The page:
Almond, Samuel, St.Stephen, NB Cemetery Superintendent
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SUDDEN CALL FROM THE REAPER
Samuel Almond, The Veteran Superintendent of the Cemetery Passes Away
Had Changed a wilderness Into a Beautiful City of the Dead, An Active and Honored Life
 

        The end of a long and active life came suddenly, when on Sunday evening, Samuel Almond passed away.  He had been around town Thursday in apparent good health.  The three following days he had complained of pain around his heart, and remained at home with Dr. Black in attendance.  He was not confined to bed and on Sunday afternoon, joked and chatted with his wife and grandchildren, who had called upon him.  At 6 o'clock he went upstairs, Mrs. Almond assisting him in his preparations for bed.  When he laid down he complained of an increase in the pain around his heart, then breathed quickly a few times and his spirit had passed from earth. The news of his death was heard with sincere regret throughout the community, where he was universally respected and esteemed.

        Samuel Almond was born in Colchester, Essex County, England eighty years ago.  With his wife and two daughters he came to St. Andrews in 1852, where he remained six weeks then moving to Chamcook.

        On the third of July 1855 he came to St. Stephen and at once entered upon his duties as Superintendent of the new Cemetery then to be opened.  He built a camp on the grounds and spent his first summer there, his family joining him in the fall.  The first burial there was of Frederick Rose, a son of the late William T. Rose and the second was a son of the Honorable Judge Stevens.

        Mr. Almond remained the Superintendent of the Cemetery until his death, and to his knowledge of forestry, horticulture and road building, acquired on some of the large English estates, is due the present beauty of our rural cemetery and the excellent condition of its roads and avenues.  The Cemetery was his pride and received as devoted care from him as it would had it been his personal property.  He worked there from early morning until late at night and until recent years, attended personally every burial.  He established greenhouses at his cottage home opposite to the entrance to the grounds and these soon because famous throughout the neighboring counties.  He engaged in the marble and granite business for a number of years, and in this connection, was well and favourable known throughout New Brunswick and eastern Maine, and he acquired considerable means.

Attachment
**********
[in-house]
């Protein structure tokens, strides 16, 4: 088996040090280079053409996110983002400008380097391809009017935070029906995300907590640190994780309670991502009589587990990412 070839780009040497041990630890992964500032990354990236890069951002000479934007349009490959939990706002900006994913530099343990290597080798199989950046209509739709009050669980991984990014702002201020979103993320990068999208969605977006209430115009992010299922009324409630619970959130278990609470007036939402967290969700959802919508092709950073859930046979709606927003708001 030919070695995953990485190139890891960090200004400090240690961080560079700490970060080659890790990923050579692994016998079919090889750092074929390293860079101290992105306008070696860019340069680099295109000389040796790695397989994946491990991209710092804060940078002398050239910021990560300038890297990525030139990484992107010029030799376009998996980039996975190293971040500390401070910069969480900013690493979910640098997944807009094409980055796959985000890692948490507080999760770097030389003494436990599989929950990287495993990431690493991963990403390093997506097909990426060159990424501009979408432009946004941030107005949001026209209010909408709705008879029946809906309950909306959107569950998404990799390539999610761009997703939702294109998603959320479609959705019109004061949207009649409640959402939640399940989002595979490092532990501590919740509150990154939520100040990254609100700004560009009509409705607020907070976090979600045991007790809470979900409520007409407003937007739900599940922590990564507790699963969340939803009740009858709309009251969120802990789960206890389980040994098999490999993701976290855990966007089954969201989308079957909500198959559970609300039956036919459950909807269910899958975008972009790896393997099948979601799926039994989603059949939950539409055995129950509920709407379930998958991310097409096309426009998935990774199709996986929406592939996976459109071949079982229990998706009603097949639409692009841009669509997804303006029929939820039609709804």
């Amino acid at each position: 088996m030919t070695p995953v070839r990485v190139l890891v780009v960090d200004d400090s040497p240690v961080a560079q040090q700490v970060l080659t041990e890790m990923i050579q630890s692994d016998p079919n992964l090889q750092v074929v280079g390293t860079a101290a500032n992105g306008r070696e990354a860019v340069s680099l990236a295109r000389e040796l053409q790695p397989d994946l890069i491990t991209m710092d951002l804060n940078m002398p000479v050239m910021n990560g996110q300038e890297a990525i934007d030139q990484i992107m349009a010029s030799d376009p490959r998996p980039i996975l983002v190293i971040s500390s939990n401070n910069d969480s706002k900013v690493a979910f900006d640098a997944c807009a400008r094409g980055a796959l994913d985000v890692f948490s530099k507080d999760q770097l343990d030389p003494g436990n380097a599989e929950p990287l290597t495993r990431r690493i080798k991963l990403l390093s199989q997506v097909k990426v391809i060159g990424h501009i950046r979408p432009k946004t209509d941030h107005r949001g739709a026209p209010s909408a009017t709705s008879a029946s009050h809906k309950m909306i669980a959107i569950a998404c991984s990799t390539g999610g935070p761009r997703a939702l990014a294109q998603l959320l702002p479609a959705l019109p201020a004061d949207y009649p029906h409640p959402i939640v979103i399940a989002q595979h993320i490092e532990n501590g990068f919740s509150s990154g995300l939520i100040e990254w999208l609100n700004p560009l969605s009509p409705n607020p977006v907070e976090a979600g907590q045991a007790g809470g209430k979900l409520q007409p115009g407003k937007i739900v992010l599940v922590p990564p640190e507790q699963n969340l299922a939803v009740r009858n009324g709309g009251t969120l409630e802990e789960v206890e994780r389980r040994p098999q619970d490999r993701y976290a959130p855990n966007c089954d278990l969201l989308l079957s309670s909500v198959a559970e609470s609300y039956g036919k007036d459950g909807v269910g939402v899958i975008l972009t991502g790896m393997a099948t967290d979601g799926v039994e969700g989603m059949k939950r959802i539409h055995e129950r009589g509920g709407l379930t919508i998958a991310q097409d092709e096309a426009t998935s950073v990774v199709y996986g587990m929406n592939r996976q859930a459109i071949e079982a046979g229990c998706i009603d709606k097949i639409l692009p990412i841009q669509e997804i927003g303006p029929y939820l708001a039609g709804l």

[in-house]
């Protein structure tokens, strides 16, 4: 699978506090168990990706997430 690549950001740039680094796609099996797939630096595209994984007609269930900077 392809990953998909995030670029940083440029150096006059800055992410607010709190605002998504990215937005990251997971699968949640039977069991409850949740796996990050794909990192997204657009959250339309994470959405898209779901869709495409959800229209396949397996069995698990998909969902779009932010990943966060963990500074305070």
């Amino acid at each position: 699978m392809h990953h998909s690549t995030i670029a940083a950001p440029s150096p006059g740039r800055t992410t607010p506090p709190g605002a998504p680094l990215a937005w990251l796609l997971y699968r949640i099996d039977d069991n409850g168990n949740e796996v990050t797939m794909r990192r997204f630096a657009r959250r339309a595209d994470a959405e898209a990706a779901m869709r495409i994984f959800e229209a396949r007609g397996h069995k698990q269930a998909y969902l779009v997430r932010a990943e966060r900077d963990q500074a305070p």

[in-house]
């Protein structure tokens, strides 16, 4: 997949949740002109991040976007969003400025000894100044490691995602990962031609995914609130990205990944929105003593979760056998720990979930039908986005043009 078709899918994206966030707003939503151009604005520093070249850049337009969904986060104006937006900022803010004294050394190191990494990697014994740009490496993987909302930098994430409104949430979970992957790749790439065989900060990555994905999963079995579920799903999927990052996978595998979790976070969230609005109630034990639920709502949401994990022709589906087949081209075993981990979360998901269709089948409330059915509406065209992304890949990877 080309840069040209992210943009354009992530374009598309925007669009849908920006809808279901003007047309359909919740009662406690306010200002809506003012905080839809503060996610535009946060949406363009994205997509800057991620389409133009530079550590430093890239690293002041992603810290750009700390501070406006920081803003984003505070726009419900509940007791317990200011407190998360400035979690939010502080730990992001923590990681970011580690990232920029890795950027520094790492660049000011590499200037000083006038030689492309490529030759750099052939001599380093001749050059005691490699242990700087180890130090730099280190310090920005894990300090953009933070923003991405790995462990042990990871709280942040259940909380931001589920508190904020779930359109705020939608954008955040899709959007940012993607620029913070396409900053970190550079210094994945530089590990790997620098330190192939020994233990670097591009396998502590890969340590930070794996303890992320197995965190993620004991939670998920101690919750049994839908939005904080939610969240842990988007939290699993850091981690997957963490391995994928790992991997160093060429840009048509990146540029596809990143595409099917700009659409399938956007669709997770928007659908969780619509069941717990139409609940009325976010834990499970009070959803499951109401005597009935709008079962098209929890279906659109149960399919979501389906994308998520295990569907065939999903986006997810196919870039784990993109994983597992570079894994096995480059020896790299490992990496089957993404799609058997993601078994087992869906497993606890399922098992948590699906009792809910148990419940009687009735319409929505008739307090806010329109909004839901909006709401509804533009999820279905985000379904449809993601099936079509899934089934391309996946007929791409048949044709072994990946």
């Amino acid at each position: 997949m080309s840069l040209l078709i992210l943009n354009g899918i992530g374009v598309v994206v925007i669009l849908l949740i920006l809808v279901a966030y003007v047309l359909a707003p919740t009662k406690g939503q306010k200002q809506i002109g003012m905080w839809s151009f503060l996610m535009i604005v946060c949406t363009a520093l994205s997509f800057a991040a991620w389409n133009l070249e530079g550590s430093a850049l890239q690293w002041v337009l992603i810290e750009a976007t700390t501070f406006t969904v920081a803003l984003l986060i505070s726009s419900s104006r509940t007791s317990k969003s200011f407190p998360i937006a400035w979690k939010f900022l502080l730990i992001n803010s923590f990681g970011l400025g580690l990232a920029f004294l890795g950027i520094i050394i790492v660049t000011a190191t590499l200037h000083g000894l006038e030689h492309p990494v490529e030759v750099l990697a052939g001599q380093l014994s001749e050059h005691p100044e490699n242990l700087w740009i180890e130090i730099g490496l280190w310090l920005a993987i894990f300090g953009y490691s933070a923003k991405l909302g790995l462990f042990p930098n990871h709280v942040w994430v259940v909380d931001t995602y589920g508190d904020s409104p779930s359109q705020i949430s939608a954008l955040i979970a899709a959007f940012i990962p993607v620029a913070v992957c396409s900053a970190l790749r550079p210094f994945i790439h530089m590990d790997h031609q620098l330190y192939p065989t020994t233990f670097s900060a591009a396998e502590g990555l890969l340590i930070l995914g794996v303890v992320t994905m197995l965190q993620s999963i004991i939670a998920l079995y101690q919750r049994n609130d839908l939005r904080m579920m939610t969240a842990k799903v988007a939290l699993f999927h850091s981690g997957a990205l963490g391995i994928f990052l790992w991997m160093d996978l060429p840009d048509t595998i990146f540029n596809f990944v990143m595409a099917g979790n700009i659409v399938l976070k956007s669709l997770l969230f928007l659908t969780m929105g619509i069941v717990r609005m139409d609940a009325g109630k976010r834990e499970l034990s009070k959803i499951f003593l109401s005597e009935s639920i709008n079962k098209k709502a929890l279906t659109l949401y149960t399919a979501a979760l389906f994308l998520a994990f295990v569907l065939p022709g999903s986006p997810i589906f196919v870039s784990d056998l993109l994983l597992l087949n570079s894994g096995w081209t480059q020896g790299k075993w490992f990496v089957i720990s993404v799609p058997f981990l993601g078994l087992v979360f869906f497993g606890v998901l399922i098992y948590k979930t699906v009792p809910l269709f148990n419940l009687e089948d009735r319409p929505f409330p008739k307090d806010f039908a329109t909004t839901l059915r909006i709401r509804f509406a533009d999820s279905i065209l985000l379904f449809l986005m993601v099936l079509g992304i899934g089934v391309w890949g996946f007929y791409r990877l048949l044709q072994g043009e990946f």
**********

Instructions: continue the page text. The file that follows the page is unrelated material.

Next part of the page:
This business was purchased a few years ago by Douglas Brothers, his grandsons who now conduct shops in St. Stephen and Calais, Maine.

        In the midst of all of his activities, he found time to serve at the Town Council Board for a number of years, rendering valuable service, particularly as Chairman of the Streets Committees.  He was a member of the Methodist Church from his earliest manhood and by his strict integrity and kindly, genial disposition, commanded the respect and esteem of all.

        By his first wife, whom he married in England and who passed away in 1889, he had two daughters, Mrs. Henry Mitchell of Campobello and Mrs. William Douglas of St. Stephen.  There are numerous grandchildren and great grandchildren who survive him.

        In 1892 he married Miss Sarah Kelly of Spring Street, Milltown, NB, who also survives him and who has been a helpful companion in his declining years.

        During all of his years of labour and business activities, he took to himself but 2 1/2 days for recreation.  He found his pleasure in work and set an example of emulation.  His good judgment was often sought and freely given to those engaged in the activities of life, while his pleasant smile and cheerful word added pleasure to the lives of the little ones.

        The funeral was held yesterday afternoon, the service being conducted by the Reverent Edward Bell of Oak Bay.  A very large number of our citizens attended to pay a last tribute of respect to the departed's worth.
 

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